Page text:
Image via WikipediaAll "gods" in the sense that atheists use the term are in fact human-made. That is no surprise. All words reflect human mental constructions pointing to some idea or experience.
Even the lesser gods of polytheism reflect something humans perceived not only about the world outside of themselves but the world within. But if atheists think to little or narrow of God, we have theists to thank for it.
Any God that can be accepted or rejected is not God. What is accepted or rejected are images, depictions, and descriptions of God. To paraphrase Fr. Rolheiser, God's existence does not depend upon the quality of our imagination. The deep knowledge of the heart which carries an awareness of the Divine cannot truly deny or reject itself.
Instead we may ask, "Does our notion of the Divine bringing us closer to a greater awareness of the Source and a deeper appreciation of our participation in and as an aspect of It?" In this instance Source refers to what the philosopher Tillich refers to the ground of Being -- the focus of ultimate concern.
That is, God is not another thing, even the biggest or best of a category of things. God is instead freed from such limitations, even as this description itself falls short of completeness. God is allowed to be both immanent and transcendent, beyond what we can conceive and as closer than our own breath, source and sustainer of all that is.
Some assume "God" is an extra layer or texture spread over existence like jam on bread. God isn't an extra or an add-on. Whatever you are aware of is your level of awareness of God. If you are only aware of yourself, don't underestimate that. There are those who plumb the depths of existence through learning, meditation, praise, etc, but they are technically not "closer" to God than you. They may be more appreciative, and that could translate into a greater benefit, but they aren't somehow more "special".
God isn't a superior hypothesis or a better idea - (seeking/experiencing) God is an entirely different orientation to existence. God isn't a thing, a being, or any other phenomena. God is like a shorthand for discussing the totality encompassing existence, its sustaining power and source.
If we assume ("choose to believe in") God, then everything is part of that revelation.
On the surface, it may appear that "God" and "no God" are identical. This is not so. Let's make you an archeologist. If I give you an ancient bone with marks and squiggles on it but you assume it was before Homo (the group to which humans belong) had occupied the area where the bone was found, you might dismiss it as the effect of etching caused by plant roots as they passed over the bone. If you think Homo may have been there early, you would be open to analyzing it as potential symbolic markings and do additional tests. In the same way, if you assume "God" then you aren't just going to keep seeing that same old same old the same way.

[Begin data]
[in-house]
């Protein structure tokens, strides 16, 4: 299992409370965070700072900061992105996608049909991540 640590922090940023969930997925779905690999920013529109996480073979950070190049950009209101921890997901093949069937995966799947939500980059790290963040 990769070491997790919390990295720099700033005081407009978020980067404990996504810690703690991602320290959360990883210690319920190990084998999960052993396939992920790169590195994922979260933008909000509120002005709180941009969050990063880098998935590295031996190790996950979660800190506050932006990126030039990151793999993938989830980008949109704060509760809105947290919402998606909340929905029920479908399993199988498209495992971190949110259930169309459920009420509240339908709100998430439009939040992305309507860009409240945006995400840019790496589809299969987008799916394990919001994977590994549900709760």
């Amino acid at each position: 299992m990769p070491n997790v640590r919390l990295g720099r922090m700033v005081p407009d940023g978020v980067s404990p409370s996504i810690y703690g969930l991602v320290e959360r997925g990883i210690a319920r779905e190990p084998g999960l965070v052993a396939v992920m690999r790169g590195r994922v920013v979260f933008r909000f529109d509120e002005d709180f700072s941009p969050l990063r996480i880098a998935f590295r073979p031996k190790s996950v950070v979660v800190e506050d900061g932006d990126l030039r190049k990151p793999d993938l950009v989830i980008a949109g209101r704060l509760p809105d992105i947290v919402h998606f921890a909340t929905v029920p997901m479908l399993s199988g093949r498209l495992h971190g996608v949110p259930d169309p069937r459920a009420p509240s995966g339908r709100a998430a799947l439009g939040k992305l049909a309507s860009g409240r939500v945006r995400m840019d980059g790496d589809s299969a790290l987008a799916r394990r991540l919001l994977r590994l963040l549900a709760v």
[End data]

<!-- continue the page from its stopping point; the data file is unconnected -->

Hence, it isn't really about seeking God, or Buddhanature, etc - at least not with your feet or your intellect. It's about getting to know God. If God creates and sustains all of existence, then you don't have to go anywhere. If, as many ancient traditions hold, we are a part of/participate in the divine, then God can't ever be far from us. That is, the difference between a world with God or without is whether you expect to find God or not.
We all know the importance of expectations and other assumptions in shaping how we look at things, at how we perceive reality. We tend to see what we expect to see and ignore or explain away the rest. No one be debated into making the basic choice to really try living with God.
Even if one was given or discover a logical metaphysical system that appeared better at explaining many things than atheism, that doesn't mean an atheist would upon hearing of it decide "Oh, OK, I'll accept the reality of God now."
An atheist will always view everything in terms of the default, which is the non-existence of God. Even an open-minded one. The same is true for those who believe in God. No set of facts will ever prove or disprove belief in God.
Does it make sense to believe in God?
Stop waiting for "some thing" to believe in. Follow the sense of humility and gratitude that comes from the wonder of an existence that defies our best models and theories. Seek a greater awareness of the well-spring of moment-to-moment existence and reflect on participating in it through periods of silence. Listen to your heart. Does it make sense to talk about believing or not believing in whatever you experienced?
Based on a series of posts published originally at Peaceful Turmoil (parts one, two and three).